Roenick, Others Want Answers

With Ted Saskin’s leadership still the subject of simmering discontent among a

Jeremy Roenick. Photo credit: Naperville Magazine
Jeremy Roenick. Photo credit: Naperville Magazine

group of dissident players, the NHL Players’ Association is getting hit with potentially troublesome questions on another front.

Los Angeles Kings forward Jeremy Roenick and retired players Bob Probert and Denis Savard are trying to find out what the union did with player dues and licensing money during their careers. They want to know if proper financial records and annual balance sheet were kept, as appears to be mandated by the NHLPA constitution, and if not, why not.

Windsor-based lawyer Patrick Ducharme has written to the union on behalf of the three to ask if a copy of the NHLPA constitution in his possession is still accurate. Article 5, Section 5 of the document, which appears to be dated from 1990, stipulates that the union secretary treasurer is responsible for sending an annual report of the financial operations of the Association??to members. It also says the union’s annual statement must be prepared by an independent chartered accounting firm.

Roenick says he has never seen such a statement in his career. To the best of Ducharme’s knowledge, neither have Probert nor Savard.

I’m on a discovery mission right now, said Ducharme, who served as Probert’s agent during the enforcer’s 16-year NHL career. I’m not suggesting anybody has done anything wrong, I’m just simply saying I’ve been asked on behalf of clients to discover whether or not this constitution is still in place and whether or not you’ve followed it.

When Ducharme first contacted the union, NHLPA representatives said they couldn’t give him any information. Probert then wrote a letter as a former union member instructing the union to answer Ducharme’s questions.

If it turns out the PA hasn’t followed the constitution, then it would be a question of whether my clients instruct me to do anything further, Ducharme said.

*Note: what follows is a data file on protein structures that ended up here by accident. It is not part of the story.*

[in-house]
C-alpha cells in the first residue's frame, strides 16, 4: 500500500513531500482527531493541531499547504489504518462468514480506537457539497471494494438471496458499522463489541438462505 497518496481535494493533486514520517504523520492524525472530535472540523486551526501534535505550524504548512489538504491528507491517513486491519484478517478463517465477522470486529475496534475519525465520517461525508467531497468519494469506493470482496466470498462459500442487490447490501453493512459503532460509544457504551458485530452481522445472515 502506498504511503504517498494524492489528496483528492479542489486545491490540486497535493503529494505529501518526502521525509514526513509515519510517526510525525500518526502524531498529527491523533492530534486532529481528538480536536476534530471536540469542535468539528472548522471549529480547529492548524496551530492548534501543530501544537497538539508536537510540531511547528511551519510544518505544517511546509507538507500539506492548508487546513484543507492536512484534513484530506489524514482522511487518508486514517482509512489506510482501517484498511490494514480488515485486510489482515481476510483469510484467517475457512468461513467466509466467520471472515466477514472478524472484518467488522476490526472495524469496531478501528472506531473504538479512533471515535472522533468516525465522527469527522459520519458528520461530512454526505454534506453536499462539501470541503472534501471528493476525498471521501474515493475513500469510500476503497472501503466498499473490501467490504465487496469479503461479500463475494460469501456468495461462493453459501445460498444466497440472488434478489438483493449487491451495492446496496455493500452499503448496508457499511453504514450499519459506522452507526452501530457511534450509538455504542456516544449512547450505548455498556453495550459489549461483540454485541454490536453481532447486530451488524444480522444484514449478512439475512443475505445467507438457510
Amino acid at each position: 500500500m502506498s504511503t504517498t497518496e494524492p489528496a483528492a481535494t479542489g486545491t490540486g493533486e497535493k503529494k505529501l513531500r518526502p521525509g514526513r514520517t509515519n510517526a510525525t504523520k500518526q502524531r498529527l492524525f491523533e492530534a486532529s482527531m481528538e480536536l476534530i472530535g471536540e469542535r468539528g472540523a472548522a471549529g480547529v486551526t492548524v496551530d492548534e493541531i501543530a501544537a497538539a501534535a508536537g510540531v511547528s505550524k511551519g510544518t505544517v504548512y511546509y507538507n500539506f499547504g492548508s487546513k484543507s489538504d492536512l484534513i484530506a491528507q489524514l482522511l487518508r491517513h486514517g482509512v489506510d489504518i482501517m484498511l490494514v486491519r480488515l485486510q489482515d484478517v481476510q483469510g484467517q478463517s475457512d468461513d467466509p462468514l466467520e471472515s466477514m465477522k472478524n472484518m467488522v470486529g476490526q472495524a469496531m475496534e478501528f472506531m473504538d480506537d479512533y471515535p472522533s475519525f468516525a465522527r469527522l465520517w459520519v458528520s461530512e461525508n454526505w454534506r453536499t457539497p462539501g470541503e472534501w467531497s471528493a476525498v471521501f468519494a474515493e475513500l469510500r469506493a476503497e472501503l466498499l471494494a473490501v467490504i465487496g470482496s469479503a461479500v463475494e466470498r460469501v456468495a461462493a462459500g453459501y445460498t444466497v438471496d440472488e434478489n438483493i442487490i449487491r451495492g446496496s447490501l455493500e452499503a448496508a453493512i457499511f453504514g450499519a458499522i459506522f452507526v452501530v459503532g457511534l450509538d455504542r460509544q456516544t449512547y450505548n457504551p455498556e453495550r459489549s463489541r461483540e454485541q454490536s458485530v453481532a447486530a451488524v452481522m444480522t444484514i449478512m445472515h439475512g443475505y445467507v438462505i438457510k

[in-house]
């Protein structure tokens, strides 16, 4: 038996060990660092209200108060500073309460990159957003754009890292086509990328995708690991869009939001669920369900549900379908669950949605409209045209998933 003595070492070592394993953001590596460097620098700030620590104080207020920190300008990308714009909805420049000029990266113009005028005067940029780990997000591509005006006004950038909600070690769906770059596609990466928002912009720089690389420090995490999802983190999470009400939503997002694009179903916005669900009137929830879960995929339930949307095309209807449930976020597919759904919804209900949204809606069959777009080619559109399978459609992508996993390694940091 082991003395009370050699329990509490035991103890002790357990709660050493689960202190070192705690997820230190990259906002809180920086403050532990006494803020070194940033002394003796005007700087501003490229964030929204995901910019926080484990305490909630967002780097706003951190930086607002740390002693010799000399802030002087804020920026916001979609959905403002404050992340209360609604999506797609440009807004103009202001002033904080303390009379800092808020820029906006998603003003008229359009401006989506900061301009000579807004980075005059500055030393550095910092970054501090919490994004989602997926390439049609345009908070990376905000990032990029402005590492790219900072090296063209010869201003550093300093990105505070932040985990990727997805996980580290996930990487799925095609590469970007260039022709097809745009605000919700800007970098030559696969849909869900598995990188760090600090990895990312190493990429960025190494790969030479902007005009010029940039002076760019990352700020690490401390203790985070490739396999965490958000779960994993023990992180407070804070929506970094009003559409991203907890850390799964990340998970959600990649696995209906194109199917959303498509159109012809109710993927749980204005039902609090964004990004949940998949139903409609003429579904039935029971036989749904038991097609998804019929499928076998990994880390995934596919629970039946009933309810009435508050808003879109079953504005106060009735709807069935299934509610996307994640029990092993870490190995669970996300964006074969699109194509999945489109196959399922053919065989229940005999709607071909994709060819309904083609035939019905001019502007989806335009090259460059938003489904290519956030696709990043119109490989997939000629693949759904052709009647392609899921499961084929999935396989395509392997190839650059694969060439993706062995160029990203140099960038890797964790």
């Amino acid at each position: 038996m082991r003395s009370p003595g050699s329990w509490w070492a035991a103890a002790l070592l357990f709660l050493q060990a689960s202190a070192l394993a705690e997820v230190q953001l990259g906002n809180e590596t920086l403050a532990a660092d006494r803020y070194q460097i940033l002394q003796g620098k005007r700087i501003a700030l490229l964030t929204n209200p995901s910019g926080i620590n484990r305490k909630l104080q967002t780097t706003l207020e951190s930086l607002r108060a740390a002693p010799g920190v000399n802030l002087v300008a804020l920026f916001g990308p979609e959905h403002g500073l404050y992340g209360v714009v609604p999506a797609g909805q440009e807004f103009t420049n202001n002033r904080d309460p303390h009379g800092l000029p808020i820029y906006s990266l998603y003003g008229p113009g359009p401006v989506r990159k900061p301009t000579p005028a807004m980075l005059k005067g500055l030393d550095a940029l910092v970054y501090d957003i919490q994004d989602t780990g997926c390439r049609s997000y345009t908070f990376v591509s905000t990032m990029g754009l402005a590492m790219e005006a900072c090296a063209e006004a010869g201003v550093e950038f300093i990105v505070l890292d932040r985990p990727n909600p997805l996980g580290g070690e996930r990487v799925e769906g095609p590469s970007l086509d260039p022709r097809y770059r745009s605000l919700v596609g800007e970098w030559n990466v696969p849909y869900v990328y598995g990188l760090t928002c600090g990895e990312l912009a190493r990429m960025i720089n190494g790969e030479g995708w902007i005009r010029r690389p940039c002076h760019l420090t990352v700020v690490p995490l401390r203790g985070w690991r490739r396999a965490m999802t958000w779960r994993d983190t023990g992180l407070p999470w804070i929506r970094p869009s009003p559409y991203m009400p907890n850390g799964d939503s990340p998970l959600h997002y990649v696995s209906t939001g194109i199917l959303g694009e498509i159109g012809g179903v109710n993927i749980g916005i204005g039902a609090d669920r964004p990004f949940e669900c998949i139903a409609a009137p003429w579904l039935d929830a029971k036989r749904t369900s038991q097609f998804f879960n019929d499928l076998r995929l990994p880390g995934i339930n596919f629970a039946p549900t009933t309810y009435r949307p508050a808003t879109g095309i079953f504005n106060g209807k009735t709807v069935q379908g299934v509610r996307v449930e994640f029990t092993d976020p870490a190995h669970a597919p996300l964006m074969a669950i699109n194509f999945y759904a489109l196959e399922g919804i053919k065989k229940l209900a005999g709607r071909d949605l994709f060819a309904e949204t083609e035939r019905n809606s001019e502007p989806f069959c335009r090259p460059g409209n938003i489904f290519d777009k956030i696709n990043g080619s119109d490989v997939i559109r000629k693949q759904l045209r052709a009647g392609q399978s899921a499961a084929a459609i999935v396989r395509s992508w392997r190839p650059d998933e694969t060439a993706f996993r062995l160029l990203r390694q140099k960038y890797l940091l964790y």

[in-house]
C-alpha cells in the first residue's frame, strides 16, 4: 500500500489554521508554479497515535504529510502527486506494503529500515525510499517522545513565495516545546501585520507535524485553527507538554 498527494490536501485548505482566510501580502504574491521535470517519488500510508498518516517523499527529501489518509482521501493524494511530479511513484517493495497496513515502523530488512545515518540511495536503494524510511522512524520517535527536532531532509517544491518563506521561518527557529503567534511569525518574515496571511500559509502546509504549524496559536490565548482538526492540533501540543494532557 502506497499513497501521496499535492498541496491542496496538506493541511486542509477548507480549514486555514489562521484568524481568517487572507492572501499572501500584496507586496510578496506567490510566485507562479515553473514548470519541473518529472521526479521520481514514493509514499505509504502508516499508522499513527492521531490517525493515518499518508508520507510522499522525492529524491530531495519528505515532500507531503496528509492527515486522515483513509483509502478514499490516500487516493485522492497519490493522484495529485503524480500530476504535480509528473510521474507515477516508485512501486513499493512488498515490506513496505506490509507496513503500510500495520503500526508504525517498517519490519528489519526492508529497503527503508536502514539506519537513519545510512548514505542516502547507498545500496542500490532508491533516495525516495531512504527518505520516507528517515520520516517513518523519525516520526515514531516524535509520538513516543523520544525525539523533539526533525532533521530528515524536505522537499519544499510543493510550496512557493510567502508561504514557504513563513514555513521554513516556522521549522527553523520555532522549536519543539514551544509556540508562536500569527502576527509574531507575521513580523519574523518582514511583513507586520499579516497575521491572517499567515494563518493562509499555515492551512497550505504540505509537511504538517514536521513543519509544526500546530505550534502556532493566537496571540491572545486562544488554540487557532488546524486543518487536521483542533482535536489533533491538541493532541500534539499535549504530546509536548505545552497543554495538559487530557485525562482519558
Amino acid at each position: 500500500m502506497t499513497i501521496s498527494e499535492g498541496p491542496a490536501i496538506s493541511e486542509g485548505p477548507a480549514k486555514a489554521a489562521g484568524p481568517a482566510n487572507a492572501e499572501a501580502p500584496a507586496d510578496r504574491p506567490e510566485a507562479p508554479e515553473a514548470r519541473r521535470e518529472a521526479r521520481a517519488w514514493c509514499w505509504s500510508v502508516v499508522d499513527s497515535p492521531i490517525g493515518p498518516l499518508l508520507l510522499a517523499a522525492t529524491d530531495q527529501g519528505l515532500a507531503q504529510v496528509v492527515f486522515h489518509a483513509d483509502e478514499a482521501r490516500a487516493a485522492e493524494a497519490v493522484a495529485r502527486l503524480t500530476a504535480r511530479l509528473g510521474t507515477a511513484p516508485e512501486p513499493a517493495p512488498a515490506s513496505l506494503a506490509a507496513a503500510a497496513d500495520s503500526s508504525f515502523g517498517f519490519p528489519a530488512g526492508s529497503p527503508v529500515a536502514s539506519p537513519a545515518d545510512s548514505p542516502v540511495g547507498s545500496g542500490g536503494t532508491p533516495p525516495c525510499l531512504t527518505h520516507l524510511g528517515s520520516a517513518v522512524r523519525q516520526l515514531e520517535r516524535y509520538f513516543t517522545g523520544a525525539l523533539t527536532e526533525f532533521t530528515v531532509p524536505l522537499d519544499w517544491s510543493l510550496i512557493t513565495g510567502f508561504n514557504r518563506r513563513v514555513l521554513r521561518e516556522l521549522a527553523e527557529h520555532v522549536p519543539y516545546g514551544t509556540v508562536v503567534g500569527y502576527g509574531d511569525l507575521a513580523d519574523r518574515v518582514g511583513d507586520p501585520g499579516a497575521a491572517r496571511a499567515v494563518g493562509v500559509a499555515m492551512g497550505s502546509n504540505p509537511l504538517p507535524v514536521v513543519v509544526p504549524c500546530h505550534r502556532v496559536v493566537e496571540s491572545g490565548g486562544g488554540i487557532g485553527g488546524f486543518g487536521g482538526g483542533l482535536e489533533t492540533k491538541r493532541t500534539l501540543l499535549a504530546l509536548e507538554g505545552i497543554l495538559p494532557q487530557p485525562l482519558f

The union mailed back a reply to Ducharme’s questions on the morning of Dec. 6.

“The NHLPA recently responded to Mr. Ducharme and advised him that the NHLPA has always provided annual financial reports to its members, and that all revenues received by the NHLPA are maintained in a general fund under the
direction of the Executive Board,” said NHLPA associate counsel Ian Penny. “We further advised Mr. Ducharme that in the past the NHLPA has disbursed monies to players out of this general operation fund and may do so again in the future at the direction of the Executive Board.”

Roenick said he became involved after talking with Chicago owner Bill Wirtz and senior vice-president Bob Pulford about Probert’s financial situation. The Kings were in Chicago to play the Hawks Nov. 30.

If I can help Bob Probert in any way, you know I’m going to do it, Roenick said. There’s probably a lot of money sitting in the PA bank account right now that could really help him.

Asked if the demand for old records will add to the turmoil currently surrounding the union, Roenick replied: No question, it will add to the turmoil.

It’s believed the NHLPA took in many millions of dollars in licensing fees during the 1990s from the sale of trading cards, union dues and other licensing promotions. One of the unanswered questions is whether the union had a right to stockpile money for a lockout fund or other future uses rather than pay back excess monies to players.

Roenick said the players used to receive occasional cheques from the union, but that stopped about six or seven years ago. He says the union has made a lot of money from the images of players through trading cards, video games and action dolls, and that players deserve to see some of that money back.

Nobody really knows how much money is in the account, Roenick said. That’s a problem, I think.

For Probert and Savard, the time period under question is the 1980s and 1990s, when the union was led first by Alan Eagleson and then by Bob Goodenow. It will be Saskin, however, who is left to account for what went wrong and deal with the fallout if Roenick and the others don’t find answers to their liking.

It seems to me at minimum that you’ve paid money in and they are at minimum required to account for it and perhaps, arguably if there’s money left over, to maybe pay back the money, Ducharme said. How does anyone determine when you’re holding money for members when and how that money is properly spent if you’re not making this proper accounting?

Probert, Savard and Roenick were all members of the Chicago Blackhawks in 1995-96. Roenick was traded to Phoenix that summer, but Savard and Probert were together with the Hawks for another six seasons, Probert as a player and Savard as a player and, later, a coach. Savard is currently an assistant coach for the team.

Probert, who battled alcohol problems during his career, had a charge of assaulting a police officer at his Windsor home dropped last month after a home security camera showed the charges were unwarranted.

Probert and Savard couldn’t be reached for comment.